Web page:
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Many people who experience the symptoms of depression may begin to wonder if there is something really wrong with them. One typical fear is that they think they might be going crazy. Other people often react to low mood with comments such as, “Just get over it!” and this is not very helpful. Depression can affect any person at any stage of their life. People use the word depression in everyday life to describe feelings of sadness, frustration, disappointment, and lethargy. However, Major Depression is more intense, lasts longer (two weeks or more), and significantly interferes with effective day-to-day functioning. Anxiety, guilt, and feelings of worthlessness and inadequacy often accompany depression.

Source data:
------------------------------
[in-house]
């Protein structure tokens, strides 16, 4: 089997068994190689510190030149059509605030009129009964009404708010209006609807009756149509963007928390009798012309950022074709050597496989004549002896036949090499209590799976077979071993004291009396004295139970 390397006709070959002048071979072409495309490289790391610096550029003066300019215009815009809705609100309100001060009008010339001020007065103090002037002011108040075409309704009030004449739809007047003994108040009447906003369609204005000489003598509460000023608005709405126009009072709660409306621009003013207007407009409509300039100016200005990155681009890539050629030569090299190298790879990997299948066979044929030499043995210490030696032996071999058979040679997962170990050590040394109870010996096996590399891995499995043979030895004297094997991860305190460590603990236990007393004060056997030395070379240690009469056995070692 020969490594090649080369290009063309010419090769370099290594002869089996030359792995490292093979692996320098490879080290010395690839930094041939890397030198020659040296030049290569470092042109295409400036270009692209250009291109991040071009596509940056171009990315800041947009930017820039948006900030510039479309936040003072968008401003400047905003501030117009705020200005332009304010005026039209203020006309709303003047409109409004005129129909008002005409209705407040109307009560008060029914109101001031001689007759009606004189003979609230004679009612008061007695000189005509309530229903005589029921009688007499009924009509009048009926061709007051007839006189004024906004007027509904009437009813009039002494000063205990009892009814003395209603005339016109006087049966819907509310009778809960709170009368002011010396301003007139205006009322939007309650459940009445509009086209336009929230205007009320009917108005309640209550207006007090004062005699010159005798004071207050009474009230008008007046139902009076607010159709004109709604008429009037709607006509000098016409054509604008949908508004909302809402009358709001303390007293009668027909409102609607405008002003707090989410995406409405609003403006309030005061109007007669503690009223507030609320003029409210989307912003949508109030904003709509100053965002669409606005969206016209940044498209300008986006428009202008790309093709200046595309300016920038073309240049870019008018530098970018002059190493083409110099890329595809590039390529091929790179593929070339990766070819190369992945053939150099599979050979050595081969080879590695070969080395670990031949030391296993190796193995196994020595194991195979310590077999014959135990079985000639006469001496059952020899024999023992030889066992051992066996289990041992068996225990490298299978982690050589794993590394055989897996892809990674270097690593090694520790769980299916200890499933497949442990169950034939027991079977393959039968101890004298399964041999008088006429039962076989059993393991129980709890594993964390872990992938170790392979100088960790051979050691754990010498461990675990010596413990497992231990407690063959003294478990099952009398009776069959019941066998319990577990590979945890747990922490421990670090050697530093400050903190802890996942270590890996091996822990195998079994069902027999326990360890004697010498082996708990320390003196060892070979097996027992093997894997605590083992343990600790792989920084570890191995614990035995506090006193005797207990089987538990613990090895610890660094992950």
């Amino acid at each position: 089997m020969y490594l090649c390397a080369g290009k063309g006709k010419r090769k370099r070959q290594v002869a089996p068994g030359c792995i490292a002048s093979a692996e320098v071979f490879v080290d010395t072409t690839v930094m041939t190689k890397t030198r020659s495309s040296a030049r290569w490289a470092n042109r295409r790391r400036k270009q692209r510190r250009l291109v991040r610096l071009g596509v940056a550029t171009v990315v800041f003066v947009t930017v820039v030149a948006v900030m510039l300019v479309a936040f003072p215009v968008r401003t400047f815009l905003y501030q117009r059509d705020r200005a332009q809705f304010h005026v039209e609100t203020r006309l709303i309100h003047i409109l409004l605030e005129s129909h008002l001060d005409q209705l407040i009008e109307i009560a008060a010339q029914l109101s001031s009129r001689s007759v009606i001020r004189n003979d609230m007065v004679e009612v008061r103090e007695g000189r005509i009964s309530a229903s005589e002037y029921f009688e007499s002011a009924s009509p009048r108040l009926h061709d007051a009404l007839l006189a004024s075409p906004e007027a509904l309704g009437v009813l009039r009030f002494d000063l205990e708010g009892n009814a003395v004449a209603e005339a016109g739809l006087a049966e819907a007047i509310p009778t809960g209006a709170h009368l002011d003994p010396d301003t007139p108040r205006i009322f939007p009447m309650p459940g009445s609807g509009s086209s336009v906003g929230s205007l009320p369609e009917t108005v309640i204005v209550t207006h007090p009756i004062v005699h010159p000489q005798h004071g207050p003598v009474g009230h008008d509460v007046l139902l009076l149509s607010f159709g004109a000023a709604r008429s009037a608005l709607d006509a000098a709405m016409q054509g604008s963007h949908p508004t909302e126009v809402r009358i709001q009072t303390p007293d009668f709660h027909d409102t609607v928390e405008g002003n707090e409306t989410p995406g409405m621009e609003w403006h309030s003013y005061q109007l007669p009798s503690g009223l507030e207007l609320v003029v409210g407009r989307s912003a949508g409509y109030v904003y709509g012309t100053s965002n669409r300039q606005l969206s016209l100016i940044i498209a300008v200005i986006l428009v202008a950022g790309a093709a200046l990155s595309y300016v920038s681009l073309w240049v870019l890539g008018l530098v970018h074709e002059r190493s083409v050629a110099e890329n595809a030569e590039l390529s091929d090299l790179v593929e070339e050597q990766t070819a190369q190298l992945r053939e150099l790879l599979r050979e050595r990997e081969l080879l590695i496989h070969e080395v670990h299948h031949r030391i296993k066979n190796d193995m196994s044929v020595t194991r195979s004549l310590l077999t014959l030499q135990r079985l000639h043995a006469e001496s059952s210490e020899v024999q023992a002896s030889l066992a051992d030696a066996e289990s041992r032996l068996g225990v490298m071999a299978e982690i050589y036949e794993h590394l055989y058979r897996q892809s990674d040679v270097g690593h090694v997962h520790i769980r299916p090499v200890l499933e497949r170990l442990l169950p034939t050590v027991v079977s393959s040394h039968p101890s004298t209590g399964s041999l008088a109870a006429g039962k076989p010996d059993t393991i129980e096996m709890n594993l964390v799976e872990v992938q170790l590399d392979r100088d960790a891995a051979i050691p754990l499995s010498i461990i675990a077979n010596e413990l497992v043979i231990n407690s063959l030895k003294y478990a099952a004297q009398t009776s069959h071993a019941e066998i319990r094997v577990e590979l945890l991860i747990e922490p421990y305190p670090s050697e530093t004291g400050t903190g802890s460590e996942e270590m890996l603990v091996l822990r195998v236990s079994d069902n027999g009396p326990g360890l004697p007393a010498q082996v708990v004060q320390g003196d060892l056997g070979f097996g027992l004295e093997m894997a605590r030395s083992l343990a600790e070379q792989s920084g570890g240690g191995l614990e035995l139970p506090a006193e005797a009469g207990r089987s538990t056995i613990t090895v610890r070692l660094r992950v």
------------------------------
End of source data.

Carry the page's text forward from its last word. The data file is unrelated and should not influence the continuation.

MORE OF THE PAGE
People who are depressed think in certain ways. They tend to see themselves in a negative light and their self-esteem and self-confidences become very low. They dwell on how bad they feel, how the world is terrible, and on how hopeless everything is. As well as changes in thinking patterns some people experience physical symptoms of depression. Changes in sleep patterns such as difficulty falling asleep, difficulty staying asleep early awakening or excessive sleep may occur. Appetite may increase or decrease. Sexual interest may decline. Energy levels may fall, as does the motivation to complete everyday tasks or previously enjoyed social and recreational activities. Many people with depression express concern about their personal relationships. They may feel shy and anxious especially when in a group setting. They may feel isolated and have difficulty reaching out to others.

You are not alone. One in four people experiences a significantly depressed mood at some point in their life. You do not have to go through this alone. Cognitive behavioural therapy is an effective, evidence-based treatment for depression. Help is just around the corner. Make the first step by requesting an appointment today.